You wonder what recording executives were thinking when they suggested album titles such as ”Classical Music For People Who Hate Classical Music,” “Power Classics! Classical Music for Active Lifestyles” or ”Top Ten Reasons to Listen to Classical Music.” They seem to have lost faith in their product’s ability to generate revenue based on the music’s own merit. Today, the market is flooded with repackaged releases that advertise music appropriate for dining, romance, exercise, relaxation and a host of other activities.
Whatever happened to listening to music for music’s sake? I shudder to think that so many of the classical repertoire’s great masterpieces have been relegated to the world of Muzak. Today, people hear rather than listen. You also wonder who decided which works were deemed appropriate for a specific activity. Sony’s “Dinner Classics – Just Desserts” gives us an all-Mozart program, while the same label’s “Dinner Classics – A Cocktail Party” compiles music by Claude Bolling. “Dinner Classics – American Picnic” rightly features music by Gershwin, Copland and Scott Joplin, but for some unknown reason also includes a selection by the Belgian composer Henri Vieuxtemps.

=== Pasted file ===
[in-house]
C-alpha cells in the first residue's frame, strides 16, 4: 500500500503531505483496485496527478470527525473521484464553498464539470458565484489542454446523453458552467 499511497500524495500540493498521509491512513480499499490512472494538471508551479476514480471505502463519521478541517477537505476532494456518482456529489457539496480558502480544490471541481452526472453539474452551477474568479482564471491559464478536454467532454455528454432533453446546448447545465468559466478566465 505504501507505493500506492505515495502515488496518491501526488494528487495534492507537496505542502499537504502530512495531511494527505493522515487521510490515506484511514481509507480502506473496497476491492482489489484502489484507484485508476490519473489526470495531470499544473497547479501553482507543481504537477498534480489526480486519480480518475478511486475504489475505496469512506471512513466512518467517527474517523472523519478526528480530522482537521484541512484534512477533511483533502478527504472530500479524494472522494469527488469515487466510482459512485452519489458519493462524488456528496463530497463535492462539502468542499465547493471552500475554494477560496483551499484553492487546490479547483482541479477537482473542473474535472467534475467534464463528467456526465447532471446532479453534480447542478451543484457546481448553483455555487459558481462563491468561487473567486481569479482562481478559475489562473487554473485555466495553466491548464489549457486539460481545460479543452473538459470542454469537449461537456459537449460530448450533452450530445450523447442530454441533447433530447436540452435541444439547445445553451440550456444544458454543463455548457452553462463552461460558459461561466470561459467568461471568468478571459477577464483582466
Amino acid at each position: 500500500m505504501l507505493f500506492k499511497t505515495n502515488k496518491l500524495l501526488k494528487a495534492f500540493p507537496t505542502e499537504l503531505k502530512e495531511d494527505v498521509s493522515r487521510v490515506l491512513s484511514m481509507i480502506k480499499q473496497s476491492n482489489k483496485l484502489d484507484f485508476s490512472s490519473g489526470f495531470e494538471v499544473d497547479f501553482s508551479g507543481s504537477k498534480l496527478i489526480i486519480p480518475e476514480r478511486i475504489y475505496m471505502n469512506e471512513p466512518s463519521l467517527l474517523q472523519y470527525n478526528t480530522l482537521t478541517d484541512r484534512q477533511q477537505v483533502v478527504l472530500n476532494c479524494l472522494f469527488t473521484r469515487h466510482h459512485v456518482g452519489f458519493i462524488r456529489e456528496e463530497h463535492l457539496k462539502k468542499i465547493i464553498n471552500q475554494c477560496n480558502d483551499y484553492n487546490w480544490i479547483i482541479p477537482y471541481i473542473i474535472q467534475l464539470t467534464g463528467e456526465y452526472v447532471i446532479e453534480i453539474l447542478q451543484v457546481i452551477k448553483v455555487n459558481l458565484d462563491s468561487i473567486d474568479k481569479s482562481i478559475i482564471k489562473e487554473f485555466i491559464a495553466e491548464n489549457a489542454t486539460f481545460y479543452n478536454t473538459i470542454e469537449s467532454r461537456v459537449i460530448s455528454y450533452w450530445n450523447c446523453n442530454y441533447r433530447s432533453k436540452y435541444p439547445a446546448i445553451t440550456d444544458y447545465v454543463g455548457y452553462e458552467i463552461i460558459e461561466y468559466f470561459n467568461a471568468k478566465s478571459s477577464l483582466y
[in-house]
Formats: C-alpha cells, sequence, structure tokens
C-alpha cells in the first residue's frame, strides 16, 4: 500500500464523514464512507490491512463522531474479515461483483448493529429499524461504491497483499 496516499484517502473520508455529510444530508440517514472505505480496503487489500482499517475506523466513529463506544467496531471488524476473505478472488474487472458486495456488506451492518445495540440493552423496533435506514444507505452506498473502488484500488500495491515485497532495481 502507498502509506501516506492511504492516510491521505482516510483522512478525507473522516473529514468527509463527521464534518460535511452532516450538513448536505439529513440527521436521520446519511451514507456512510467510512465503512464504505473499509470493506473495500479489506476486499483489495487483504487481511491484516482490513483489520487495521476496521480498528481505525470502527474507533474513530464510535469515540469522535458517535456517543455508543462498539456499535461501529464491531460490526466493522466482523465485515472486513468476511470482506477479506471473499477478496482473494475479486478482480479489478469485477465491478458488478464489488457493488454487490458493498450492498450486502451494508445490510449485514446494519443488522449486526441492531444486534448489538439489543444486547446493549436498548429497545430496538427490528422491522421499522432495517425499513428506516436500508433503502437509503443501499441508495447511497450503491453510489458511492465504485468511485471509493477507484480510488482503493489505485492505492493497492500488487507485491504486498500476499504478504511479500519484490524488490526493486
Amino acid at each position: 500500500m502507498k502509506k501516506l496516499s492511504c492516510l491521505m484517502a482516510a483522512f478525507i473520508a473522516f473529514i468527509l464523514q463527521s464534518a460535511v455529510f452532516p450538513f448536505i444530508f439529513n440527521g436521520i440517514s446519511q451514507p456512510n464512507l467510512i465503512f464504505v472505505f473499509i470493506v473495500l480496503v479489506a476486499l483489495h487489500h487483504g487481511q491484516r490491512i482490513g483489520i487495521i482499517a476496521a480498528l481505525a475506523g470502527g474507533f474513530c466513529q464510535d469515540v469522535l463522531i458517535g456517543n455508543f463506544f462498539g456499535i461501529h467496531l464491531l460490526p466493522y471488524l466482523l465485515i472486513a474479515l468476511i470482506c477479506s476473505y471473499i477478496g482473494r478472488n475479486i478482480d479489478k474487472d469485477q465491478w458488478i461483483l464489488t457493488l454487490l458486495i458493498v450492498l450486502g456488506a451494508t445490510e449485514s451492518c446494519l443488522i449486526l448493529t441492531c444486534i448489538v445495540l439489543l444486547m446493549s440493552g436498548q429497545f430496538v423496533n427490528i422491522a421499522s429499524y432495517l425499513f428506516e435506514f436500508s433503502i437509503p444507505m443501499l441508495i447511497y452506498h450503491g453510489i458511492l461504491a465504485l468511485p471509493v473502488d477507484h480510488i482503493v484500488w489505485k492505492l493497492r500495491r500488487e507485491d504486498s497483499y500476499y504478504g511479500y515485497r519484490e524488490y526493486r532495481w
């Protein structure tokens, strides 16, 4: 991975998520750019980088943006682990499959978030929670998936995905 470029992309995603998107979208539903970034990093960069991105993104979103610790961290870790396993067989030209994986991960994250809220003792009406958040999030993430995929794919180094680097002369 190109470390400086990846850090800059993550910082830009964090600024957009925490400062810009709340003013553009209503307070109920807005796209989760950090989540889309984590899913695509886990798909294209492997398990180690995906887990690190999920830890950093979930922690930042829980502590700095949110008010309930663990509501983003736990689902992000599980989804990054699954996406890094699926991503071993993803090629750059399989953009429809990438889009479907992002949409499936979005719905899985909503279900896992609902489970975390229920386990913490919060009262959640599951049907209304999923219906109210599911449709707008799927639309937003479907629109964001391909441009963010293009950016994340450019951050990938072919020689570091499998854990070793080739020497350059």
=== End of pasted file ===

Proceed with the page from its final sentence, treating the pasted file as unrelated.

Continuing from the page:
The Eclipse label wins the most ludicrous prize with its “Classical Music for Women.” One might suspect this to be a collection of music by the likes of Ccile Chaminade, Fanny Mendelssohn, Clara Schumann, Ellen Taaffe Zwilich or Cindy McTee. Instead, it’s an operatic compilation featuring arias by Puccini, Bizet and Donizetti.
Such discs drive home the point that recording companies are no longer run by musicians but rather by businessmen who presumably have little interest in the product they’re hawking. Pity the poor CEO who assumes Elgar’s “Cockaigne Overture” is about an illicit drug or mistakes Haydn’s “Seasons” for Tchaikovsky’s. These marketing geniuses seem content to disguise the music to suit the public rather than trying to reach listeners based on the music’s own merits.